Multiple culprits are central to the pathogenesis of the porphyrias including reactive oxygen species, matrix metalloproteinases, mast cells, polymorphonuclear cells, fibroblasts, erythrocytes and members of the complement pathway  . Reactive oxygen species specifically are thought to cause the majority of cellular and tissue damage seen in these conditions  . The porphyrias result from dysfunction of enzymes involved in the production of heme which leads to the accumulation of upstream porphyrins  . When exposed to wavelengths between 400 - 410 nm, porphyrins intensely absorb light energy and reach an excited state from which energy is subsequently transferred to oxygen molecules, creating reactive oxygen species  . The singlet oxygen species and free radicals produced by photoactivated porphyrins lead to lipid peroxidation and protein cross-linking, resulting in significant tissue damage  . The dermatologic manifestations of the porphyrias are dependent on the solubility of the accumulated porphyrins. Cutaneous porphyrias, such as porphyria cutanea tarda (PCT), are characterized by the accumulation of water-soluble porphyrins in the skin leading to the formation of vesicles and bullae on sun-exposed skin.
Polypodium leucotomos (P. leucotomos) is a tropical fern that has demonstrated antioxidant, anti-inflammatory and photoprotective properties  . P. leucotomos inhibits ultraviolet radiation (UVR) induced production of reactive oxygen species and lipid peroxidation  . Additionally P. leucotomos has been shown to improve membrane integrity, stimulate elastin expression and inhibit matrix metalloproteinase-1 expression in UVR exposed fibroblasts and keratinocytes  . Clinically, the photoprotective effects of P. leucotomos have treatment benefits for several cutaneous diseases aggravated by UVR exposure, including polymorphous light eruption and other idiopathic photodermatoses. We describe a patient with PCT who failed to respond to traditional therapy but demonstrated dramatic improvement in cutaneous lesions following the initiation of P. leucotomos extract.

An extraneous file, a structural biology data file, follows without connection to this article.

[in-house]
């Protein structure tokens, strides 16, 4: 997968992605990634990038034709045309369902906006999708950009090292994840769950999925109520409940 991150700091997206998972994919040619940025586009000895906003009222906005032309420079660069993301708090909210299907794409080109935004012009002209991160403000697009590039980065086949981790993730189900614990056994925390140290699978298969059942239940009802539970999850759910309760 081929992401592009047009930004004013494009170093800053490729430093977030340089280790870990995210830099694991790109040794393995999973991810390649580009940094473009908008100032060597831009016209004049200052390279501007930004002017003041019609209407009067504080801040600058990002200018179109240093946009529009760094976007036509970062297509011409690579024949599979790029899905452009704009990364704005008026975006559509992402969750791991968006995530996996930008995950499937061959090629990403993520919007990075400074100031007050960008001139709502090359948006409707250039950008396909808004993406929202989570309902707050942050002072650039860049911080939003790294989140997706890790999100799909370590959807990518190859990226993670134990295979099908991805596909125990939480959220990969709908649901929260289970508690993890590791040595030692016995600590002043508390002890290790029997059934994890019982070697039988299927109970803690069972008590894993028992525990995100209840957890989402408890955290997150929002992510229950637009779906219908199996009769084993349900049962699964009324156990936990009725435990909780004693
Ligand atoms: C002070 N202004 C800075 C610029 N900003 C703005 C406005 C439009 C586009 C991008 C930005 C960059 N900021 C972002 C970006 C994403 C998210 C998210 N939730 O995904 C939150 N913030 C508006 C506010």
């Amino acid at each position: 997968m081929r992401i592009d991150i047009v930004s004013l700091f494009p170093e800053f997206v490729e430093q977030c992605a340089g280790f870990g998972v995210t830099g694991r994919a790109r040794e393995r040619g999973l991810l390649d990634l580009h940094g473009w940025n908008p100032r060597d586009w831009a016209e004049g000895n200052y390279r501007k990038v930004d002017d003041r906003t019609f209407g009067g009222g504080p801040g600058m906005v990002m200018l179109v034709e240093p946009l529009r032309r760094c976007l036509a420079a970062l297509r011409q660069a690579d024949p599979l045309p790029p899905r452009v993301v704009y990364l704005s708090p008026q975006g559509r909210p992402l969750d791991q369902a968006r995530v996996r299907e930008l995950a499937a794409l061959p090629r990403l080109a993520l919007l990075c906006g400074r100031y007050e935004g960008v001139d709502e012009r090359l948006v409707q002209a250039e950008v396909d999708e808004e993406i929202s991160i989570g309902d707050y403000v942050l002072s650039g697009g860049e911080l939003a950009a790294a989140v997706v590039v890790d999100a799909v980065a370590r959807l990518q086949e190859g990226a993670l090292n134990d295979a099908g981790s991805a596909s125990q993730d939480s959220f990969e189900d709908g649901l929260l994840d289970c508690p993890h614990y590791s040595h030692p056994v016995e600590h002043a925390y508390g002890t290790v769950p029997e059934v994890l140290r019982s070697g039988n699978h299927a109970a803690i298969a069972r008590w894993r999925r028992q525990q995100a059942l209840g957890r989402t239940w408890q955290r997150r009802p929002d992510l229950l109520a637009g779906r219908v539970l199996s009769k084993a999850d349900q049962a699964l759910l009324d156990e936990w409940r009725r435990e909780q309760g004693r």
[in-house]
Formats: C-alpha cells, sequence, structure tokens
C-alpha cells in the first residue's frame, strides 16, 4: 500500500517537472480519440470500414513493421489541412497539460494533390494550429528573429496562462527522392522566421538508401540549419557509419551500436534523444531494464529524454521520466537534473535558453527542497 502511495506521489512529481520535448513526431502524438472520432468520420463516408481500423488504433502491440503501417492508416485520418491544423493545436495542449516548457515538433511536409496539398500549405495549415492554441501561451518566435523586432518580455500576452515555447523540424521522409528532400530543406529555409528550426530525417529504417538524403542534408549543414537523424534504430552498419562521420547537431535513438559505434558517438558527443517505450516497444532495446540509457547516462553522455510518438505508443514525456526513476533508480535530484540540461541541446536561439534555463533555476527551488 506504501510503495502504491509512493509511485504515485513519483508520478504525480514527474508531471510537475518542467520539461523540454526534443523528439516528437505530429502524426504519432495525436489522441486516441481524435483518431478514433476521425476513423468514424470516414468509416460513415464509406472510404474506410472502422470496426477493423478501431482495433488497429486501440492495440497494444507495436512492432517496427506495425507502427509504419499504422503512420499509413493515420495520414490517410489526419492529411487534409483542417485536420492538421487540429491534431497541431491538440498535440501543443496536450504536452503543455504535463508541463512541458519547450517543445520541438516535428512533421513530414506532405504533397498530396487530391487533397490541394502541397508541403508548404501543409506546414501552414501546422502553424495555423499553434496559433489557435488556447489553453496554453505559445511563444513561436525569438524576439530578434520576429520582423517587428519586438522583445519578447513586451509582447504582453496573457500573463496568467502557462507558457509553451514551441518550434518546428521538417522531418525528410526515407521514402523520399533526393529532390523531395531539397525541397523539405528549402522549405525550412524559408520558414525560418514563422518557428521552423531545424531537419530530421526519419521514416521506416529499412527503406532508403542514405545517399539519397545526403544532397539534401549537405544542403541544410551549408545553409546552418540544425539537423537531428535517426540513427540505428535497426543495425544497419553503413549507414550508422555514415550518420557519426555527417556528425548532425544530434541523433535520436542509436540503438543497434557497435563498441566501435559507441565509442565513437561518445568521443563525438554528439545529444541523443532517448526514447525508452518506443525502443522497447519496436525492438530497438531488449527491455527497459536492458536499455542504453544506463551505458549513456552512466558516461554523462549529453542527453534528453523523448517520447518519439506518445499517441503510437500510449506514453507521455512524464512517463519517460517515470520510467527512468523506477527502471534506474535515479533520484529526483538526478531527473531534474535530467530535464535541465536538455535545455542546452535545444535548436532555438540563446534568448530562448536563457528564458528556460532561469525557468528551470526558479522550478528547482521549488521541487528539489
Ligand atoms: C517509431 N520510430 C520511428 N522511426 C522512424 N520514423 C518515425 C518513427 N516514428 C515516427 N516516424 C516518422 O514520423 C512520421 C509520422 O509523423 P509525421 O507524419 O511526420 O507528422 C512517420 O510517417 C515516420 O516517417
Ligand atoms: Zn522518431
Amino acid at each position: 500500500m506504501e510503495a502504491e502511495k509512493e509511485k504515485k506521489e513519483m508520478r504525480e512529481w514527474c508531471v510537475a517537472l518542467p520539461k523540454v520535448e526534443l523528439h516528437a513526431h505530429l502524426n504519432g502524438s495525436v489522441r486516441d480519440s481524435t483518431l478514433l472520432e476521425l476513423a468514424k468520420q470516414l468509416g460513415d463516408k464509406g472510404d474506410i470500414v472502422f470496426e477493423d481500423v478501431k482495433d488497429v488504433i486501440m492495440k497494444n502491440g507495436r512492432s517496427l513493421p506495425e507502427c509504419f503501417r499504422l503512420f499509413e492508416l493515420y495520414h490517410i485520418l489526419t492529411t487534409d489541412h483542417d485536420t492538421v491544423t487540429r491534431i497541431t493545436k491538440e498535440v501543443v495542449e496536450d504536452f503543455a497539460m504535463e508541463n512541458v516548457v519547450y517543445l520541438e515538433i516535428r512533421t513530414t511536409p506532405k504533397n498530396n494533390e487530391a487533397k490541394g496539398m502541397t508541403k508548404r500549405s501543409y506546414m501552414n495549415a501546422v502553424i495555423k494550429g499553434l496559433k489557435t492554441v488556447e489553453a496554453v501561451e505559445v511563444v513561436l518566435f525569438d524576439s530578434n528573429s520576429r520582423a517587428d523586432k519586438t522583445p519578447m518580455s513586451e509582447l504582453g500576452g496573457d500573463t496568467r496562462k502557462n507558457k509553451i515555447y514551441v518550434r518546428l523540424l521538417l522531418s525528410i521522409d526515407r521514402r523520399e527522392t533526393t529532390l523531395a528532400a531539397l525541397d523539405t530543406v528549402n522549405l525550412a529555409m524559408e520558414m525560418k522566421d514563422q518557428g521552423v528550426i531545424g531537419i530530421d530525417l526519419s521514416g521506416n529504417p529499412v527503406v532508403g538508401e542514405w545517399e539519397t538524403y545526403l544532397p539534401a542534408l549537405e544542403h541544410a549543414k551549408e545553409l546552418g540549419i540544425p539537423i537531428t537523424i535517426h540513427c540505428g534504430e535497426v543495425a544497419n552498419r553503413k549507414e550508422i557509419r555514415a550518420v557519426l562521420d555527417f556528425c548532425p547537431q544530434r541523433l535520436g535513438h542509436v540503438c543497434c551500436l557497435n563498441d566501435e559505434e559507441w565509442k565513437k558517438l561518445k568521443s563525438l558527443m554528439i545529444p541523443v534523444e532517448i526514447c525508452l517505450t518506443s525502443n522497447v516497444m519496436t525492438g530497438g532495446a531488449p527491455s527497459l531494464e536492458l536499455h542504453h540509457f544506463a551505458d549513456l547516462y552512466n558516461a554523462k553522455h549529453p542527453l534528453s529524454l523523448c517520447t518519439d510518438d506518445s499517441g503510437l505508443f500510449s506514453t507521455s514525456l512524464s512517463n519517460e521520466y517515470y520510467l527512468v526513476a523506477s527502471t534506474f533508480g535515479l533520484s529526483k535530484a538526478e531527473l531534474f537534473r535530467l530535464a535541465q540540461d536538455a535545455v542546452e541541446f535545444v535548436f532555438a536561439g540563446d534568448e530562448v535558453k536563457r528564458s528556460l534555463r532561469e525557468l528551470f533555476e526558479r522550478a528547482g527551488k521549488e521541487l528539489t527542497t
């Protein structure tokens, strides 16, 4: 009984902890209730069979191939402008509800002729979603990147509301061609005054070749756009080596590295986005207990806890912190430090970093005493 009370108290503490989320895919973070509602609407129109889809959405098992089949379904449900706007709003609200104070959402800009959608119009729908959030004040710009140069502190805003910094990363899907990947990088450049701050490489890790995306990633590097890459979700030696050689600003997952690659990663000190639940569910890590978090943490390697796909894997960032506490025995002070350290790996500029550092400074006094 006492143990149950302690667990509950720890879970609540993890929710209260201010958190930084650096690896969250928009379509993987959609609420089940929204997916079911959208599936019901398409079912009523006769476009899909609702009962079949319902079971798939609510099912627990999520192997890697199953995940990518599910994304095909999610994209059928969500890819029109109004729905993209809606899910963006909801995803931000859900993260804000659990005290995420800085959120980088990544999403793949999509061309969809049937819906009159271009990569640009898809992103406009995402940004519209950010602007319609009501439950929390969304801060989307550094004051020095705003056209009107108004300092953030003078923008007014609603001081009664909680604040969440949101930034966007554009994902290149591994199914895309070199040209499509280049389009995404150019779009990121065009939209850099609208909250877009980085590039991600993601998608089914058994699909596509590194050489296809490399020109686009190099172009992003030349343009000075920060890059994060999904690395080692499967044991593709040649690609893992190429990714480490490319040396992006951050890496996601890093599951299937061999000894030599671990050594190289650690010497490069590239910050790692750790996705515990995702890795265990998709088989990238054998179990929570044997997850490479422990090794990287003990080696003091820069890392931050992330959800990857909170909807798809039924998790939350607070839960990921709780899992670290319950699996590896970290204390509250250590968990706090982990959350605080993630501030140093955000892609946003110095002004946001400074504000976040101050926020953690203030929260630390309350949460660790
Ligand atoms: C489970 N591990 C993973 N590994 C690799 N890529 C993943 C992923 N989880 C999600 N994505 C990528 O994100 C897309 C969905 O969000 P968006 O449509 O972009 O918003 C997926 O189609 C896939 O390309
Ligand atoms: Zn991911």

2. Case Presentation
A 61-year-old male with history of end stage renal disease (ESRD) requiring hemodialysis (HD) and hepatitis C presented with a two week history of painful vesicles, bullae and erosions located on the bilateral dorsal hands and forearms which were exacerbated with sun exposure (Figure 1). Dermatologic examina-
Figure 1. Clinical appearance of porphyria cutanea tarda lesions before treatment. Erosions, ulcers and crusted papules of the bilateral dorsal hands and extensor forearms are evident.
tion revealed erosions, crusted papules and tense bullae of the bilateral extensor arms and hands. Histopathologic examination of a 4 mm punch biopsy of the left forearm demonstrated a pauciinflammatory subepidermal bullae and festooning of the dermal papillae. Direct immunofluorescence demonstrated perivascular deposition of IgM, IgG and C3 in the superficial dermis. A 24 hour urine porphyrin profile was notable for elevated total porphyrins with excess excretion of urinary uroporphyrin, coproporphyrin and heptacarboxyl porphyrin. The suspected diagnosis of PCT was confirmed by the detection of fecal isocoproporphyrin. Therapy with hydroxychloroquine 400 mg once weekly after hemodialysis was initiated. The patient adhered to this regimen for nine months and exercised strict sun avoidance. Despite compliance with these measures, the patient demonstrated no improvement and continued to develop multiple painful bullae on the extensor arms. Follow up examination of the bilateral upper extremities confirmed the presence of erosions, sclerotic plaques and over twenty vesicles 1 - 3 mm in size. Topical triamcinolone 0.1% ointment BID and mupirocin 2% ointment daily were added to his existing regimen of hydroxychloroquine and a three month follow up examination was recommended. At this subsequent examination the patient again demonstrated no improvement despite compliance with all recommendations, including strict sun avoidance and hydroxychloroquine for a period of 12 months. P. leucotomos extract (Heliocare) 240 mg PO once in the AM was then added to the pre-existing regimen. Three months following initiation of Heliocare, the patient endorsed a 90% reduction in cutaneous lesions and near complete resolution of pain. Physical examination demonstrated just two vesicles on the right dorsal hand (Figure 2). The patient has been taking P. leucotomos extract for a period of 15 months and continues to experience sustained improvement without exacerbation.